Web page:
Nico Rosberg ended Friday’s running at the top of the tables, completing 36 laps on his way to a time 0.2s clear of second fastest driver Fernando Alonso. The Williams pilot has been impressing in Free Practice sessions all season, but this is not an indicator of race pace as Rosberg tends to gradually lose touch with the front runners as the weekend progresses. The Toyotas returned to form in the second session as well, having not done particularly well in the morning. Jarno Trulli finished in P3 while Timo Glock ended his day in P8.
The surprise of the afternoon were the Force India duo of Giancarlo Fisichella and Adrian Sutil. Early in the 90 minute running Fisichella popped in a quick lap but the pace of Sutil was the talking point at the end of the day, the German finishing in P7. Also improving were both Red Bull pilots, but this was at the cost of the downward moving BMWs and Brawns. Nick Heidfeld ended his day at the bottom while team mate Robert Kubica could only manage P17. Jenson Button also fared less well, one place down on his morning performance but 0.9s faster.
The Ferrari’s of Kimi Raikkonen and Felipe Massa also struggled around the Bahrain circuit. Traditionally, Sakhir is Ferrari territory, but as we saw in Malaysia (another of the traditional Scuderia tracks) not everything is going their way this year. Raikkonen went from P10 in the morning to P18 in the afternoon, only improving by 0.2s. Felipe Massa started the day well in P8 but also finished further down the tables, 0.025s faster but in P16. Massa is not running KERS this weekend but Raikkonen is, and the fact that Massa has been faster in both sessions says a lot about the state of the F60 at the moment.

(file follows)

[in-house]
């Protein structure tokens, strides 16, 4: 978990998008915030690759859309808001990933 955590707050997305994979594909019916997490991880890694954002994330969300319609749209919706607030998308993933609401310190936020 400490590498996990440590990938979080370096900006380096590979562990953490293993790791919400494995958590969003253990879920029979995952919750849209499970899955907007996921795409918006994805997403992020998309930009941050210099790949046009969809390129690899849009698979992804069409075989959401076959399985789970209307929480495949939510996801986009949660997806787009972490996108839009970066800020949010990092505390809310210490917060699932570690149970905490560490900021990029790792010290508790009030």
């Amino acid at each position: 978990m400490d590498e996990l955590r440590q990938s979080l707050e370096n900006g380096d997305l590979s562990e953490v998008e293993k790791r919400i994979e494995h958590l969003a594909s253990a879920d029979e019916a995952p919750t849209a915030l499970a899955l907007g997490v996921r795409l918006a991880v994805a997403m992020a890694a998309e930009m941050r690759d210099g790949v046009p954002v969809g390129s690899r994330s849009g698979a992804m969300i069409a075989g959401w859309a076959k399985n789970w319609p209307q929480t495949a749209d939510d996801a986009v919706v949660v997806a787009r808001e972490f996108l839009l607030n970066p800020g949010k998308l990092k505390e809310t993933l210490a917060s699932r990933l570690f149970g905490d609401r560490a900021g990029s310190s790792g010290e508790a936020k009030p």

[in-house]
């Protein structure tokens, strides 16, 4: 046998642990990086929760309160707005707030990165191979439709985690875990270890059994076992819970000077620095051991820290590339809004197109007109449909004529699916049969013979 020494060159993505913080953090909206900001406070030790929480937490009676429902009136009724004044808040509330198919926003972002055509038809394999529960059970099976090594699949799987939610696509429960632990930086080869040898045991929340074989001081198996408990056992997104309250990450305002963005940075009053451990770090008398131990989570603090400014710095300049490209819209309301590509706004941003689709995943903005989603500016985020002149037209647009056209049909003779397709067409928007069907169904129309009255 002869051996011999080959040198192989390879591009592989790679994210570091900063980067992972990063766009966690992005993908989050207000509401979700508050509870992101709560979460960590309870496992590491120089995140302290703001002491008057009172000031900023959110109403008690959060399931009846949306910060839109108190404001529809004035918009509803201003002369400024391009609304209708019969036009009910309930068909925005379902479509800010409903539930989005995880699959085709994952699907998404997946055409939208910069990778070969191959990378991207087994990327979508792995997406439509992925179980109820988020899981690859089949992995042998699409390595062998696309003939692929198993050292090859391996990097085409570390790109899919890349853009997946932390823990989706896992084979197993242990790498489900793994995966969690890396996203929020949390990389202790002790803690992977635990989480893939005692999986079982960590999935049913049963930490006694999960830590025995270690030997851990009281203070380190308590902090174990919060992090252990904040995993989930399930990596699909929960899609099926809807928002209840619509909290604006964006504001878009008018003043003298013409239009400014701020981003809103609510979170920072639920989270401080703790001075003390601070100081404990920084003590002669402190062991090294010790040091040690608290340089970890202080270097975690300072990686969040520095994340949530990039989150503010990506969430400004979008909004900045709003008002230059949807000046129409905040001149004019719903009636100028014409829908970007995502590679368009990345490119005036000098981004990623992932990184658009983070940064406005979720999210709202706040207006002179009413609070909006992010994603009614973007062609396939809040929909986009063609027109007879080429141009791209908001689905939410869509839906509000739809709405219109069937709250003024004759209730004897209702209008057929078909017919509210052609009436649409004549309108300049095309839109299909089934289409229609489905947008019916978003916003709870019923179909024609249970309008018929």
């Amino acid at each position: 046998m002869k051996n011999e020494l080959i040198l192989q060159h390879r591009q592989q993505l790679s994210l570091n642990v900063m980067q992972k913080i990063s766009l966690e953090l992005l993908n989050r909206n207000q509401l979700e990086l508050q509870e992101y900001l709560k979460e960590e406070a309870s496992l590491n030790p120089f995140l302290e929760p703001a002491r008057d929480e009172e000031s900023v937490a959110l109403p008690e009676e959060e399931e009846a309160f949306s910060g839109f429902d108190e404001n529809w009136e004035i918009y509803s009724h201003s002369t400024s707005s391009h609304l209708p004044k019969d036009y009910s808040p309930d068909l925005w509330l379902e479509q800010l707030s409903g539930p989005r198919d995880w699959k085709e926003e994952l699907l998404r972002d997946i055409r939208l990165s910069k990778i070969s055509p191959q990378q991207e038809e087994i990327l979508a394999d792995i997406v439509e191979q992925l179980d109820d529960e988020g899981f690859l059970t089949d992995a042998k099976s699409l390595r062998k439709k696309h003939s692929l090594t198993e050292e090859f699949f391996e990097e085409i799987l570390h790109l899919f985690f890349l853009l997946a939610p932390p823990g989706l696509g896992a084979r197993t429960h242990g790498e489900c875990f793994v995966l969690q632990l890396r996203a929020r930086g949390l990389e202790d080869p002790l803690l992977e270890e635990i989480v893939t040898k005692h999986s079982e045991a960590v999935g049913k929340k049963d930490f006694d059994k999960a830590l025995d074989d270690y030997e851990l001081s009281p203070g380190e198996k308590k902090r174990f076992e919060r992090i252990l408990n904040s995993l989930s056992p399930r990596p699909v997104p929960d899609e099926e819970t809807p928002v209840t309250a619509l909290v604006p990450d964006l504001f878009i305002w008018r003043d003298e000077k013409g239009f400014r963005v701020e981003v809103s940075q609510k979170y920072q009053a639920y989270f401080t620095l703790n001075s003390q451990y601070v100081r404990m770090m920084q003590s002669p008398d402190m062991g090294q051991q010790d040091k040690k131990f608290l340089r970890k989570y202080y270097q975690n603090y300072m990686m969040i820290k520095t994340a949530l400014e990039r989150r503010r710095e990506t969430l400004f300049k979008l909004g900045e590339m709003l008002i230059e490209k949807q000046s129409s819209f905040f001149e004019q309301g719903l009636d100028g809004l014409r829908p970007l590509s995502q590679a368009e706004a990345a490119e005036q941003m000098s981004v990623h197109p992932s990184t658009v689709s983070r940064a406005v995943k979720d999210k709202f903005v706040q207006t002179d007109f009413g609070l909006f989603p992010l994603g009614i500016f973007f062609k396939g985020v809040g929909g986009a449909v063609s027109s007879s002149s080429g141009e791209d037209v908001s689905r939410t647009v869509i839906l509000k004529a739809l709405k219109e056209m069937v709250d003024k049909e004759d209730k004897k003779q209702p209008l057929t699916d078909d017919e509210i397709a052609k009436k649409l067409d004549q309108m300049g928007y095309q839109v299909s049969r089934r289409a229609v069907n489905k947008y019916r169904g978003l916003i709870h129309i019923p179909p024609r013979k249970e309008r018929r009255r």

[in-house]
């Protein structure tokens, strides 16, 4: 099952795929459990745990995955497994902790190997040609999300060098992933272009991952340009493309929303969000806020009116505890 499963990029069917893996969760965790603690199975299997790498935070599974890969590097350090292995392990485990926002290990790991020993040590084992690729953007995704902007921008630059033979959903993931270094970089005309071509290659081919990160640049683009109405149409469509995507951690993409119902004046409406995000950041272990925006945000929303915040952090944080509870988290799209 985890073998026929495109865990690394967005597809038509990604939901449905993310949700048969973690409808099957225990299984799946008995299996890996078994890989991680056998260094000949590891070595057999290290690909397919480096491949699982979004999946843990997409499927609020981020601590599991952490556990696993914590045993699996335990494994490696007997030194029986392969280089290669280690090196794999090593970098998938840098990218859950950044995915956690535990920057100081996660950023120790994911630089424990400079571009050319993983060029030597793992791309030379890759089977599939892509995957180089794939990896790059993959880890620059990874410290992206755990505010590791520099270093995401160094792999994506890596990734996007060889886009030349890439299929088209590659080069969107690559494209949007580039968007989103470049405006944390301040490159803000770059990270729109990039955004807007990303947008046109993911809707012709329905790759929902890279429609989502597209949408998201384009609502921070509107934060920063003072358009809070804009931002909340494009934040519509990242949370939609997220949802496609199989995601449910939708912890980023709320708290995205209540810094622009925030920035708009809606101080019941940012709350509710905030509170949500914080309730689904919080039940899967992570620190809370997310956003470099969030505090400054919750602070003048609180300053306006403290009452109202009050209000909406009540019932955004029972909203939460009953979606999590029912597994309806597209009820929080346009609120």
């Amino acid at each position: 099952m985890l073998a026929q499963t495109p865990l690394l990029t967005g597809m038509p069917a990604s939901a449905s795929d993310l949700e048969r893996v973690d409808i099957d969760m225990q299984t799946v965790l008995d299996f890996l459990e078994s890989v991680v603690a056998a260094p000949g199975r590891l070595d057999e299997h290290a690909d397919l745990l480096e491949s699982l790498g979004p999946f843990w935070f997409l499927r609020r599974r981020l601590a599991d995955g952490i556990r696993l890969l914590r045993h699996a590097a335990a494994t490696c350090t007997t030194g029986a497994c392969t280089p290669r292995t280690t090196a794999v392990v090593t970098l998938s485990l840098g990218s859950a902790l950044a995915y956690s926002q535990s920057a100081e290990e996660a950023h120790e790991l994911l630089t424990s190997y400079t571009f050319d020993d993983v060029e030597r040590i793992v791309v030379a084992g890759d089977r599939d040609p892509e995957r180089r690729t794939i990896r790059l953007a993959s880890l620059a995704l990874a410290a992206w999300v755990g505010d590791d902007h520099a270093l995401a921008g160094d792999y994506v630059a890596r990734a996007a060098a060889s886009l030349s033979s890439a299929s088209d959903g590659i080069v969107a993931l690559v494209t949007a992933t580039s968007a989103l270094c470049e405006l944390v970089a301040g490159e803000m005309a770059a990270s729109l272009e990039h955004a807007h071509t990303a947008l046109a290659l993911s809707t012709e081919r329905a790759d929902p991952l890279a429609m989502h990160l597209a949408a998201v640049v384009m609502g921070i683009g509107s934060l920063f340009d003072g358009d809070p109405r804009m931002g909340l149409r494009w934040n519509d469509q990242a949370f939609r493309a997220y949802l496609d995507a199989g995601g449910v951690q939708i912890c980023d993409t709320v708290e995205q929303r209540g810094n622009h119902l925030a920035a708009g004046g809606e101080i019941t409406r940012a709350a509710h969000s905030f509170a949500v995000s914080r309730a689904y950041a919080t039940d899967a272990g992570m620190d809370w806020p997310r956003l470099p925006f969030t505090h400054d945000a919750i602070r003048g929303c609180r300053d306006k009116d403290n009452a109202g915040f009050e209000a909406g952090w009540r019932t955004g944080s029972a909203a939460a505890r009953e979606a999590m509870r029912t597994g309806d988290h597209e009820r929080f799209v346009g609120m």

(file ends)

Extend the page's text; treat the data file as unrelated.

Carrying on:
|1.||Nico Rosberg Williams||1m33.339s||36 Laps|
|2.||Fernando Alonso Renault||1m33.530s||25 Laps|
|3.||Jarno Trulli Toyota||1m33.616s||37 Laps|
|4.||Sebastian Vettel Red Bull Racing||1m33.661s||29 Laps|
|5.||Mark Webber Red Bull Racing||1m33.676s||32 Laps|
|6.||Jenson Button Brawn||1m33.694s||35 Laps|
|7.||Adrian Sutil Force India||1m33.763s||30 Laps|
|8.||Timo Glock Toyota||1m33.764s||37 Laps|
|9.||Rubens Barrichello Brawn||1m33.885s||30 Laps|
|10.||Kazuki Nakajima Williams||1m33.899s||36 Laps|
|11.||Lewis Hamilton McLaren||1m33.994s||30 Laps|
|12.||Giancarlo Fisichella Force India||1m34.025s||23 Laps|
|13.||Sebastien Buemi Scuderia Toro Rosso||1m34.127s||37 Laps|
|14.||Sebastien Bourdais Scuderia Toro Rosso||1m34.366s||26 Laps|
|15.||Nelson Piquet Jr. Renault||1m34.411s||29 Laps|
|16.||Felipe Massa Ferrari||1m34.564s||34 Laps|
|17.||Robert Kubica BMW||1m34.605s||31 Laps|
|18.||Kimi Raikkonen Ferrari||1m34.670s||28 Laps|
|19.||Heikki Kovalainen McLaren||1m34.764s||35 Laps|
|20.||Nick Heidfeld BMW||1m34.790s||33 Laps|
A small correction: Massa was running KERS and Raikkonen was not. See Filipe’s comments in this article.
Whoops. You are quite correct David. It was also Felipe who moaned in Shanghai about not having KERS, saying the team have stepped backwards since removing. So it makes sense that he would get it back, and the driver who’s suffered the most retirements because of it (Raikkonen) does not. Thanks for pointing that out.